How to Live for Yourself

Treat Thompson

in

Happiness

No one wants what’s best for you as much as you do. That’s why when it comes to seeking happiness and fulfillment your best bet is to live for yourself.

What does it mean to live for yourself?

Living for yourself means you don’t live to please others or meet their expectations. Every choice you make is made on your own terms - uninfluenced by fear or pressure.

It’s not a selfish mindset. You can still be loving, caring, and kind while living for yourself. But it will always be because you genuinely want to.

At the core of the mindset is understanding that life is too short to spend it on someone else’s path. Living through a poor choice you made hurts less than living through a poor choice someone made for you.

Why should I live for myself?

Deferring to others for life decisions and matching your thinking with other people's thinking, reduces your chances of having a remarkable, fulfilling, and happy life.

That’s why you should live for yourself.

If you commit to a path that’s not your own, you’ll spend your life working towards things you don’t truly want. You’ll end up passing on your true desires to stick to someone else’s script, leaving you with regret later in life.

For example:

  • Your dream is to become an interior designer
  • However society and people in your life pressure you to choose a more secure career path
  • So you go to college for finance and spend the next 30+ years on someone else’s path
  • You end up unfulfilled, wondering what your life could’ve been like

The problem is that when you live by the standards of others, you don’t have the independence to be truly happy and fulfilled.

I like to think of it as a happiness equation. When you live by the standards of others, they will always be a factor in your happiness. When you live for yourself, you remove them from your happiness equation. You don’t need to satisfy anyone else to be happy.

Why is it hard to live for yourself?

Human instincts and dogma are the main reasons it’s hard to live for yourself.

Human instincts

Humans are social creatures. Our ancestors relied on social bonds and cooperation to survive. The humans that cooperated better, were more likely to survive. So humans today (like you and I) are going to have very strong social instincts.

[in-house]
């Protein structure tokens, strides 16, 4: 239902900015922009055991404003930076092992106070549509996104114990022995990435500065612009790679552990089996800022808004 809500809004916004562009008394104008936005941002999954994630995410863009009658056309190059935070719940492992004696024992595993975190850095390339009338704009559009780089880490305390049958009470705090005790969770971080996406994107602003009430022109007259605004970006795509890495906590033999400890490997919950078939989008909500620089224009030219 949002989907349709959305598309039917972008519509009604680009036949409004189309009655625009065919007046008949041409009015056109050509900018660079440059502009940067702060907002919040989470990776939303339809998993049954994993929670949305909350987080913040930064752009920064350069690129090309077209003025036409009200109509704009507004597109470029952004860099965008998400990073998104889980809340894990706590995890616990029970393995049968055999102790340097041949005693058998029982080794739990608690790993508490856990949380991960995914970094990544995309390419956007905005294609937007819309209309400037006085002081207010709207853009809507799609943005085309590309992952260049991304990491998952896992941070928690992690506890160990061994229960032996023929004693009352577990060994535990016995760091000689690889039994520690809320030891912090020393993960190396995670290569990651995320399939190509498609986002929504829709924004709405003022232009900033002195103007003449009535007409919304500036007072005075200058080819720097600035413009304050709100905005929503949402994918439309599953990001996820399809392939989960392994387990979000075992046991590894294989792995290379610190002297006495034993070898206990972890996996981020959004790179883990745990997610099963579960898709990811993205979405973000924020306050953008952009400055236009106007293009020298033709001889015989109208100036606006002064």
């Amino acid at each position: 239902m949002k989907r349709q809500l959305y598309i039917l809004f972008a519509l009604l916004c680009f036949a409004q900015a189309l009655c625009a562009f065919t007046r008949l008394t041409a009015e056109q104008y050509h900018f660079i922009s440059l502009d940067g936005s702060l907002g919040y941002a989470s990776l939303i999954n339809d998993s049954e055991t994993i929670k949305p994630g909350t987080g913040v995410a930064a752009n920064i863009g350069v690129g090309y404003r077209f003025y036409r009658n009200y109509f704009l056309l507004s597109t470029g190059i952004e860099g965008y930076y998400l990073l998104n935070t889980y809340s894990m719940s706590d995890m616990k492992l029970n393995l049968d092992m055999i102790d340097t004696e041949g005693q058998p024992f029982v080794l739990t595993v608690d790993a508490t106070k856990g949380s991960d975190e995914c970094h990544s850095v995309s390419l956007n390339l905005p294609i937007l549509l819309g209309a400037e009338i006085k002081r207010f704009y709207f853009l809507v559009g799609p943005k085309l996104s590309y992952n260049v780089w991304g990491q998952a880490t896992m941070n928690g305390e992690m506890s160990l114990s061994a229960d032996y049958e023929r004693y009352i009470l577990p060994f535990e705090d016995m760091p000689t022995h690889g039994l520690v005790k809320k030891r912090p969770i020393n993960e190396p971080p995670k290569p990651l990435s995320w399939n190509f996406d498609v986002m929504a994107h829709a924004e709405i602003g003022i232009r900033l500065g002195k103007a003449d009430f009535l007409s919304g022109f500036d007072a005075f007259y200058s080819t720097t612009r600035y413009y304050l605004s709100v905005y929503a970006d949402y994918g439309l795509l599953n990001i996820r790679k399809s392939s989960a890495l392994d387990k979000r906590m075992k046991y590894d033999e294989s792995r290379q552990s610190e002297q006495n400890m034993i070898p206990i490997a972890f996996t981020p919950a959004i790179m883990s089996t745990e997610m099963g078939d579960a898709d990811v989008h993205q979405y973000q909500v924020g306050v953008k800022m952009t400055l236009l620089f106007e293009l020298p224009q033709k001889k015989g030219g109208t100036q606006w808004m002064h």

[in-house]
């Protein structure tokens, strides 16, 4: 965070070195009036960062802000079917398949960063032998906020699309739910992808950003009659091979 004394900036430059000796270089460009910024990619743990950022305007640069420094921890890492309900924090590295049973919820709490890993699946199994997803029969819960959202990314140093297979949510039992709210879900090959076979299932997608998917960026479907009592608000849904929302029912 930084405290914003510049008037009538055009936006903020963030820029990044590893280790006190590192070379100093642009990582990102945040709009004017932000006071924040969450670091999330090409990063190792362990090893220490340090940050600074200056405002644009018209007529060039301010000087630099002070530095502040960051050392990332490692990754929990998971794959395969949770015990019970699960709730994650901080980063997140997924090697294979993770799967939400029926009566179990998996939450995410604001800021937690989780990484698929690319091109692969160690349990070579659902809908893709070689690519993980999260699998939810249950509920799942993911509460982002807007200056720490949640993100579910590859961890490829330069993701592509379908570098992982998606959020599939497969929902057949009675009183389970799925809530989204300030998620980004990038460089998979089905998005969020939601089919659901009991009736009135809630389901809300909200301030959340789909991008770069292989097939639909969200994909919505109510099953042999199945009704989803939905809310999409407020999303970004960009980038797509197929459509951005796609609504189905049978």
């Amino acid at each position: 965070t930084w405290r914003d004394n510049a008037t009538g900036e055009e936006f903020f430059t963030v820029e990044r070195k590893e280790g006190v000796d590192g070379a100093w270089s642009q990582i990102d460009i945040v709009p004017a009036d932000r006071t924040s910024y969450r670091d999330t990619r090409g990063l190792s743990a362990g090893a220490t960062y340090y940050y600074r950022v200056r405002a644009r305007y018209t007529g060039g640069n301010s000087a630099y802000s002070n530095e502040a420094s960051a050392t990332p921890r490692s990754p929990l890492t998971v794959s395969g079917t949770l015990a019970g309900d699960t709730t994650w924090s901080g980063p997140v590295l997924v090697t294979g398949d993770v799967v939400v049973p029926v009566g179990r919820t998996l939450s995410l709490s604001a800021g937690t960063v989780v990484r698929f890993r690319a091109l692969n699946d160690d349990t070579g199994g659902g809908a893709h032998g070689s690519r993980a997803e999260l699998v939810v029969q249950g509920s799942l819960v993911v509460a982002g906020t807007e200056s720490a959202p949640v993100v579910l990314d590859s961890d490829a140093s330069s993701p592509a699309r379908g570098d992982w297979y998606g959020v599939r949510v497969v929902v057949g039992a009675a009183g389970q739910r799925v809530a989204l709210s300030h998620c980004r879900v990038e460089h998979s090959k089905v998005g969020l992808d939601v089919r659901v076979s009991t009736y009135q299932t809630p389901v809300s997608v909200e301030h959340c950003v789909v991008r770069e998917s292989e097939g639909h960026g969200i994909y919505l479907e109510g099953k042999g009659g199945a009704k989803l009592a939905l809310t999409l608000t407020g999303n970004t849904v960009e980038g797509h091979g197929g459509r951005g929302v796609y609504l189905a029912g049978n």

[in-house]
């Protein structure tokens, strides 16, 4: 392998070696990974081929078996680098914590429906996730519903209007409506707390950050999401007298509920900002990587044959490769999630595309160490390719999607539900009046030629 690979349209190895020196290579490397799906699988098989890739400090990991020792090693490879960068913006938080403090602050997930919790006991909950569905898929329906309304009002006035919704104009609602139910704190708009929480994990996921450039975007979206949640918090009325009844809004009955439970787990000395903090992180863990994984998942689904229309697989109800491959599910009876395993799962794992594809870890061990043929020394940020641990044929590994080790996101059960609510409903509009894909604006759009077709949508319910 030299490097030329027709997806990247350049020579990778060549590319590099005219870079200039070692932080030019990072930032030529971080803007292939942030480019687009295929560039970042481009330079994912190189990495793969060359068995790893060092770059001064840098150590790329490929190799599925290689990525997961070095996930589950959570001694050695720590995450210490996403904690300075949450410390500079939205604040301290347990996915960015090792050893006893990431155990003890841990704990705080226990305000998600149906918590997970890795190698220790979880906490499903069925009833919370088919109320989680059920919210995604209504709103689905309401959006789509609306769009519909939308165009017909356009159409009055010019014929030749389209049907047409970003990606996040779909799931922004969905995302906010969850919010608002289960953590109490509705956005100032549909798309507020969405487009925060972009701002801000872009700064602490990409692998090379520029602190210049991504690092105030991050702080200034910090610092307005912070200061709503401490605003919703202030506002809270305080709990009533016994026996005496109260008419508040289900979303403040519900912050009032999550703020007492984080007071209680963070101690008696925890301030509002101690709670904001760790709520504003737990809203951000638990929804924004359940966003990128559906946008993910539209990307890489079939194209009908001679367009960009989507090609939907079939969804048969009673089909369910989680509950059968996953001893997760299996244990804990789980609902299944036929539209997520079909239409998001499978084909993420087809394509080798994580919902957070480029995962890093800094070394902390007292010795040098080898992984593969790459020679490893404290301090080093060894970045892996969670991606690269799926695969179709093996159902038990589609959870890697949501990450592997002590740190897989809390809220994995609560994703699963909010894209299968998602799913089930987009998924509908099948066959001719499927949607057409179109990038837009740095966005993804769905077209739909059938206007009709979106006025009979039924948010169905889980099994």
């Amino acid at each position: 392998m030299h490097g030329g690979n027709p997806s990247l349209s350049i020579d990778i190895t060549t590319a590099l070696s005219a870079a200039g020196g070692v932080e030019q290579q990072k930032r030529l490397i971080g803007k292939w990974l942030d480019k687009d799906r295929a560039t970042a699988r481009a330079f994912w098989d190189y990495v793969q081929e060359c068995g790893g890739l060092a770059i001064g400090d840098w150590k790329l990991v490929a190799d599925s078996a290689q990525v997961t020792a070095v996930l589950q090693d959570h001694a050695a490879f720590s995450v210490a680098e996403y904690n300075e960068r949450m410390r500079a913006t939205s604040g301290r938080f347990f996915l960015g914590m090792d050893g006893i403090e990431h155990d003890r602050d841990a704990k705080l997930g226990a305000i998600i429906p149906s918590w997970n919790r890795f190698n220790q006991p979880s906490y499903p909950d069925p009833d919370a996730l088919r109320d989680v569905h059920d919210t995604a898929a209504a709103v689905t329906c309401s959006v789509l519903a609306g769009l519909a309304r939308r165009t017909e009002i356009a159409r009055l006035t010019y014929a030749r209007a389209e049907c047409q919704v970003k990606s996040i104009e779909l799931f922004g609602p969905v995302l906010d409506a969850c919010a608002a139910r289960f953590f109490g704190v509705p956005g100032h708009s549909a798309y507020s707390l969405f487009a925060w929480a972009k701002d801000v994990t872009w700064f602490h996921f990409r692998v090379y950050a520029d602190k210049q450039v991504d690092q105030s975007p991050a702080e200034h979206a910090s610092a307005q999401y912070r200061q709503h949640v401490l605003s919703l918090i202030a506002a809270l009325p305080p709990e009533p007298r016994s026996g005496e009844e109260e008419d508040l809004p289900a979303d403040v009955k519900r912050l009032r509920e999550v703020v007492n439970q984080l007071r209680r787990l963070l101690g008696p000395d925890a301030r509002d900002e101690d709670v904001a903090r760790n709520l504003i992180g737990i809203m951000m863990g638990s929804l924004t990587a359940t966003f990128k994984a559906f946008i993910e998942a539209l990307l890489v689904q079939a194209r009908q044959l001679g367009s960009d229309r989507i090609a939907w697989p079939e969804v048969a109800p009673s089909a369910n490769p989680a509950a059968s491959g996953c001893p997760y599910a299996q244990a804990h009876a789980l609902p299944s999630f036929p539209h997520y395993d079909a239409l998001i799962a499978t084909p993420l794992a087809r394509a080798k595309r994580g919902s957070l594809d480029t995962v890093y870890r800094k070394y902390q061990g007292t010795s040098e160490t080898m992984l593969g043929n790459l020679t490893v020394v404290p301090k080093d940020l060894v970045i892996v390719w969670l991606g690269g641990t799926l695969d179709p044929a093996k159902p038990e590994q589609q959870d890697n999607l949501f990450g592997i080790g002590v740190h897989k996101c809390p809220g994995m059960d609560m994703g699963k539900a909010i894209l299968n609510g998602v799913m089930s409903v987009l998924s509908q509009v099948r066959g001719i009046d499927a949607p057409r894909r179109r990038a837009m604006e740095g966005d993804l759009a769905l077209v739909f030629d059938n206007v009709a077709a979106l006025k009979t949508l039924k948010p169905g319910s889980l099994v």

This naturally makes it hard to live for yourself because our minds think we need acceptance, admiration, and status from others in order to survive.

This instinct becomes an issue as we compromise our dreams, values, and standards to earn validation - we choose to focus on what others think over what’s real.

Dogma

Dogma is a set of principles set by society and/or authorities.

For example, going to college after high school comes from dogma. Society and authorities (like parents) set the expectation for that path in life.

Dogma isn’t good or bad, it’s simply pressures that exist in our lives.

Tim Urban explains that “dogma is everywhere and comes in a thousand different varieties - but the format is generally the same: x is true because [authority] says so. The authority can be many things.”

For example:

  • “[Fill in the blank] because my parents say so.”
  • “[Fill in the blank] because my religion says so.”
  • “[Fill in the blank] because the media says so.”
  • “[Fill in the blank] because my culture says so.”

Dogma makes it hard to live for yourself because in every moment of life it pressures us to behave a certain way. It can make life in our society feel like we’re circles being forced into square holes.

3 techniques to live for yourself

By now we know what it means to live for yourself, why we should do it, and why it’s hard. All that’s left is how to live for yourself.

Live by an inner scorecard